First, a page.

Sad that we as the human race has so little regard for this beautiful blue planet we call home. Let’s all do our bit, wherever we live or wherever we travel and to be part of the solution and not part of the problem.
Africa occupies about 1/5 of the global land surface and is home to almost 1/5 of all known species of mammals, birds and plants in the world. The continent is also one of the most vulnerable regions in the world to climate change. On a regular basis, I get asked the question of whether we’re seeing any changes to our ecosystem because of global warming. It’s always a bit of a controversial topic, but I thought it would be quite insightful to research what changes have been studied regarding our area to the impacts of global warming.
Climate change is the long-term changes in the climate that occur over long periods of time. It is caused by rapidly increasing greenhouse gases in the Earth’s atmosphere, mostly due to burning fossil fuels.
This blog will take a closer look at how the changing climate is impacting and may continue to impact Londolozi’s ecosystem and plant diversity.
A study about the impacts of climate change on South African National Parks shows that there are significant changes in annual average temperatures and rainfall pattern changes. The annual temperature recorded at the Skukuza Camp weather station (about 21km away from Londolozi, in the Kruger National Park) revealed an increase of about 2°C over 41 years, from 29.2 °C in 1977 to an average of 31.2 °C in 2017. Evidence shows that these temperatures are steadily increasing per year.
Londolozi has its rainy season from November to February. Studies are showing that rainfall will become more erratic and unpredictable throughout the year. This has already been seen this year in our area with uncharacteristic rains over the winter months.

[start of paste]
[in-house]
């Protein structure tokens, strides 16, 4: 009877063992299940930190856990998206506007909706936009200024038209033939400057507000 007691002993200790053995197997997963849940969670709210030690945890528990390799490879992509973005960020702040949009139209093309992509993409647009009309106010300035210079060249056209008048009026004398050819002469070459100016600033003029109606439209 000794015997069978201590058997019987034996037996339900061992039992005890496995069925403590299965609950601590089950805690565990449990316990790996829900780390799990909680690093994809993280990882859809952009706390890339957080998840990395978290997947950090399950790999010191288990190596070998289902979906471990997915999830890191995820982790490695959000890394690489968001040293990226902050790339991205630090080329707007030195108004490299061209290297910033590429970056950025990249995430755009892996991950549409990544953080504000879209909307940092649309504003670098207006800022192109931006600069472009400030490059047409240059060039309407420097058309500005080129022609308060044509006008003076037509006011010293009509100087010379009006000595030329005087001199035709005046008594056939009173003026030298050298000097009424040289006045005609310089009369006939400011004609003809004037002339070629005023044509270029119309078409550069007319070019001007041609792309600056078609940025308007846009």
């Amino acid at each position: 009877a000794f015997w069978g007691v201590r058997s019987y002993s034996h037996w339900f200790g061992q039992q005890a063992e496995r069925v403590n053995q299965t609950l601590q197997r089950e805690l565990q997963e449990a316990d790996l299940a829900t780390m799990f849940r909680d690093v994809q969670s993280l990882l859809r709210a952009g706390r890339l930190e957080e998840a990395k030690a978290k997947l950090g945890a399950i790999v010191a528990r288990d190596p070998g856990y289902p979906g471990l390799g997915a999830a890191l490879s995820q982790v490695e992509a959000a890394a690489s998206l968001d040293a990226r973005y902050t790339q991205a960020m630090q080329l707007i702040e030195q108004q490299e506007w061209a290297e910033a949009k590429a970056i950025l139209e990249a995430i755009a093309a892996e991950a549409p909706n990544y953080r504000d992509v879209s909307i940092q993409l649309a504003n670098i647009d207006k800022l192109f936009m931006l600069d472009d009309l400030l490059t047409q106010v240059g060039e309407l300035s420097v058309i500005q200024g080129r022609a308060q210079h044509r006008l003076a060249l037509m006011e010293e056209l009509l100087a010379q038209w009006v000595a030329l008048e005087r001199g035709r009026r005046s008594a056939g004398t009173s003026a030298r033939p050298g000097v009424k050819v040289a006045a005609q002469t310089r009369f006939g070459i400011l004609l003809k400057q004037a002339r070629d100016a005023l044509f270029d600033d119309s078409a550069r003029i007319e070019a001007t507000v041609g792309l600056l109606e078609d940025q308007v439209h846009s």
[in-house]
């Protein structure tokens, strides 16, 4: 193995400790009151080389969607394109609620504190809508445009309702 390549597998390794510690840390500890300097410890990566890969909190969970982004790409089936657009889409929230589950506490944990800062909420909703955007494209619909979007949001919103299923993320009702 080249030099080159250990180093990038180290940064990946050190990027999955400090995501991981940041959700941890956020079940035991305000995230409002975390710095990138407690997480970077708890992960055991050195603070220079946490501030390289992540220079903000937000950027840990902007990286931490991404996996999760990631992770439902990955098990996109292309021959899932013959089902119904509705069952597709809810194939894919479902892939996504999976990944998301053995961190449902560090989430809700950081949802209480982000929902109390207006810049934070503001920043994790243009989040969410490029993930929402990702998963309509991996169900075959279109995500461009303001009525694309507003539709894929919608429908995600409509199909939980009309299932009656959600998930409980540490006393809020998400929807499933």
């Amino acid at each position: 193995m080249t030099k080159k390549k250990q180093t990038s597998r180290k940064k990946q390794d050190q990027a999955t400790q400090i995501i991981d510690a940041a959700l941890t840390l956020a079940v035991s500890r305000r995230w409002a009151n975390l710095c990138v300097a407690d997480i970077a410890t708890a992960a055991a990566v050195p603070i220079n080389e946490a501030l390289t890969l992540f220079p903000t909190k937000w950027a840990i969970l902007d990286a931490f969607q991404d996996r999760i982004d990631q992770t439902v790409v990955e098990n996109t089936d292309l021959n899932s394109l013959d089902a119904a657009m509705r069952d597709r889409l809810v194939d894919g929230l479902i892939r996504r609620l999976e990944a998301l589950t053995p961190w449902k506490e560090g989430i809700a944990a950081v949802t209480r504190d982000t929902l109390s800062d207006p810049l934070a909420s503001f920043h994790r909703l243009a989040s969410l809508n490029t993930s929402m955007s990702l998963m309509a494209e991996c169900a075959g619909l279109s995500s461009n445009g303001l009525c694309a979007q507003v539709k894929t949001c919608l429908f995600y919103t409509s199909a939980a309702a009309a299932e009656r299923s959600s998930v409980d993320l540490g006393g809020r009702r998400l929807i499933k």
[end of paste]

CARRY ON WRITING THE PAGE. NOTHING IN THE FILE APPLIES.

The changes in temperature, as well as rainfall, coupled with extreme weather events such as droughts, cyclones and extreme heat in the Greater Kruger National Park Area, may lead to the loss of flora and fauna. Below we will go into further detail on the possible changes to the biodiversity and migration of mammals, birds and plants in Londolozi.
Animal biodiversity in Africa is highly concentrated in the tropical forests and grasslands, where Londolozi falls. Damage or loss of these habitats by climate change will impact grassland mammals. Studies focus on grassland antelope species (for example, impala, kudu, and nyala, among others) and how climate change will affect these species.
Our ecosystem is normally reliant on stable summer rainfall to trigger the growth of plants, however extreme drought and increasingly unreliable rainfall is becoming more common. If the area becomes drier due to drought conditions, only the hardier plants will remain, often the pioneer species, such as bushwillows and guarries, that are able to withstand hard conditions. From this, there will be less plant diversity and these hardy species aren’t as favourable for animals to eat. Additionally, with increased heavy rain events, some species won’t be able to survive with water-logged soils and may die out.